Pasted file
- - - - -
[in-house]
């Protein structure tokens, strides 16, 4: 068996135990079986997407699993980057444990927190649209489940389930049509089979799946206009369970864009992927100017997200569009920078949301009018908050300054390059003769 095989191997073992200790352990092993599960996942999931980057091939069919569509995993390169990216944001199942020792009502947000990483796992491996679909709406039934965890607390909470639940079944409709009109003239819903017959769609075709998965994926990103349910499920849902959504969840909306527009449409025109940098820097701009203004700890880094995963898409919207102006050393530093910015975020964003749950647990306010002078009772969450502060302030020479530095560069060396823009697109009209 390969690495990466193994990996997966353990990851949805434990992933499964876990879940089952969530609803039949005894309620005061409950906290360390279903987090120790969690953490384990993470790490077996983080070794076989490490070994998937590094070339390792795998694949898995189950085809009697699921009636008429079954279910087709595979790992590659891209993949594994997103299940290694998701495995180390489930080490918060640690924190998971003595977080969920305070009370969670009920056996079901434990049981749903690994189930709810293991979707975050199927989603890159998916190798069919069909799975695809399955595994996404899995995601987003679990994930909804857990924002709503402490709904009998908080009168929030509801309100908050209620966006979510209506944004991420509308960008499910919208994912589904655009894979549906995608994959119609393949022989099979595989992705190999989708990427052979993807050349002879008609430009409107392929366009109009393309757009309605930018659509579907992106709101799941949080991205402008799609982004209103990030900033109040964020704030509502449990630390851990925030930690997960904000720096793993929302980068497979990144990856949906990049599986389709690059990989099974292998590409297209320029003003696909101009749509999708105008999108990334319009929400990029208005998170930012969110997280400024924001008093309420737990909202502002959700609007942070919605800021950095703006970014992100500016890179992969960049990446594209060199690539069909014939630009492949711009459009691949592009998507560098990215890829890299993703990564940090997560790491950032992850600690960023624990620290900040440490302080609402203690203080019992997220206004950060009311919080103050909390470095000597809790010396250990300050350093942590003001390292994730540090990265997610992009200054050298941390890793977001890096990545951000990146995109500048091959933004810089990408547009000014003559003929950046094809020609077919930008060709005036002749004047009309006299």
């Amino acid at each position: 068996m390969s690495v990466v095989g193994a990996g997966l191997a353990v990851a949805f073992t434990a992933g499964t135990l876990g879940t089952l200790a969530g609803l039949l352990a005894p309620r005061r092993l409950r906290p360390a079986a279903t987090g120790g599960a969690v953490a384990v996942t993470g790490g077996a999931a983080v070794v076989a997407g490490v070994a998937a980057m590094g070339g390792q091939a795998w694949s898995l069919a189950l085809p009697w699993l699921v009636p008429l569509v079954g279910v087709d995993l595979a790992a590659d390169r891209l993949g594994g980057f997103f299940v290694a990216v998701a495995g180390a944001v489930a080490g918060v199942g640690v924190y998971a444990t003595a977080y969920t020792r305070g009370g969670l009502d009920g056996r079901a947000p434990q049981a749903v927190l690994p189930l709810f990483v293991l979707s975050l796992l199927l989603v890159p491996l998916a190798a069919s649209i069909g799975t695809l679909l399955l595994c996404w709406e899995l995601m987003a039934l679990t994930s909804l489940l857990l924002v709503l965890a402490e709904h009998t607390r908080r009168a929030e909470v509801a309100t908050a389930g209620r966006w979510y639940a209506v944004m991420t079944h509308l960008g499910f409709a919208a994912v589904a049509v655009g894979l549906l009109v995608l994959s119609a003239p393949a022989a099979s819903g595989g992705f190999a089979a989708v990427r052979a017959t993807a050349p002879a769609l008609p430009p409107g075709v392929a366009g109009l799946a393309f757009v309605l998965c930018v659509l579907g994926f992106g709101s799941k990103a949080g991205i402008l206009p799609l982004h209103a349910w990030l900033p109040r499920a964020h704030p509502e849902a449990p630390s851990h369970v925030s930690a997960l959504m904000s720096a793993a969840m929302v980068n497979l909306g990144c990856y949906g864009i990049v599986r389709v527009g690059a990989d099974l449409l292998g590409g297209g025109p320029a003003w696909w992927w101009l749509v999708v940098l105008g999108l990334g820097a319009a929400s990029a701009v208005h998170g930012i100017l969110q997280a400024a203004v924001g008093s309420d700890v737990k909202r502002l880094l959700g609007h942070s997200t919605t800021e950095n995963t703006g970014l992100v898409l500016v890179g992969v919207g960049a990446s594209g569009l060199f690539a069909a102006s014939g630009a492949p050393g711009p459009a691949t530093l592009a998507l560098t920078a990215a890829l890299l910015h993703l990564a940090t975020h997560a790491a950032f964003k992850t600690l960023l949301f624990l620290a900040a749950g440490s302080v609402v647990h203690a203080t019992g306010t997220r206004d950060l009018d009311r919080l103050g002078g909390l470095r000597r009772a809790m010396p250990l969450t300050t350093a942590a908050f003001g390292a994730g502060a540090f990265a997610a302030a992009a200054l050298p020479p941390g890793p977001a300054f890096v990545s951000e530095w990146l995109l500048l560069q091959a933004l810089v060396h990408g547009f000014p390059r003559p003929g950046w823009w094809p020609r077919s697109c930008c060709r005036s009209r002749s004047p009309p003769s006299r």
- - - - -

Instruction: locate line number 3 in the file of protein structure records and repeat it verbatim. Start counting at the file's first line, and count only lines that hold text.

């Amino acid at each position: 068996m390969s690495v990466v095989g193994a990996g997966l191997a353990v990851a949805f073992t434990a992933g499964t135990l876990g879940t089952l200790a969530g609803l039949l352990a005894p309620r005061r092993l409950r906290p360390a079986a279903t987090g120790g599960a969690v953490a384990v996942t993470g790490g077996a999931a983080v070794v076989a997407g490490v070994a998937a980057m590094g070339g390792q091939a795998w694949s898995l069919a189950l085809p009697w699993l699921v009636p008429l569509v079954g279910v087709d995993l595979a790992a590659d390169r891209l993949g594994g980057f997103f299940v290694a990216v998701a495995g180390a944001v489930a080490g918060v199942g640690v924190y998971a444990t003595a977080y969920t020792r305070g009370g969670l009502d009920g056996r079901a947000p434990q049981a749903v927190l690994p189930l709810f990483v293991l979707s975050l796992l199927l989603v890159p491996l998916a190798a069919s649209i069909g799975t695809l679909l399955l595994c996404w709406e899995l995601m987003a039934l679990t994930s909804l489940l857990l924002v709503l965890a402490e709904h009998t607390r908080r009168a929030e909470v509801a309100t908050a389930g209620r966006w979510y639940a209506v944004m991420t079944h509308l960008g499910f409709a919208a994912v589904a049509v655009g894979l549906l009109v995608l994959s119609a003239p393949a022989a099979s819903g595989g992705f190999a089979a989708v990427r052979a017959t993807a050349p002879a769609l008609p430009p409107g075709v392929a366009g109009l799946a393309f757009v309605l998965c930018v659509l579907g994926f992106g709101s799941k990103a949080g991205i402008l206009p799609l982004h209103a349910w990030l900033p109040r499920a964020h704030p509502e849902a449990p630390s851990h369970v925030s930690a997960l959504m904000s720096a793993a969840m929302v980068n497979l909306g990144c990856y949906g864009i990049v599986r389709v527009g690059a990989d099974l449409l292998g590409g297209g025109p320029a003003w696909w992927w101009l749509v999708v940098l105008g999108l990334g820097a319009a929400s990029a701009v208005h998170g930012i100017l969110q997280a400024a203004v924001g008093s309420d700890v737990k909202r502002l880094l959700g609007h942070s997200t919605t800021e950095n995963t703006g970014l992100v898409l500016v890179g992969v919207g960049a990446s594209g569009l060199f690539a069909a102006s014939g630009a492949p050393g711009p459009a691949t530093l592009a998507l560098t920078a990215a890829l890299l910015h993703l990564a940090t975020h997560a790491a950032f964003k992850t600690l960023l949301f624990l620290a900040a749950g440490s302080v609402v647990h203690a203080t019992g306010t997220r206004d950060l009018d009311r919080l103050g002078g909390l470095r000597r009772a809790m010396p250990l969450t300050t350093a942590a908050f003001g390292a994730g502060a540090f990265a997610a302030a992009a200054l050298p020479p941390g890793p977001a300054f890096v990545s951000e530095w990146l995109l500048l560069q091959a933004l810089v060396h990408g547009f000014p390059r003559p003929g950046w823009w094809p020609r077919s697109c930008c060709r005036s009209r002749s004047p009309p003769s006299r």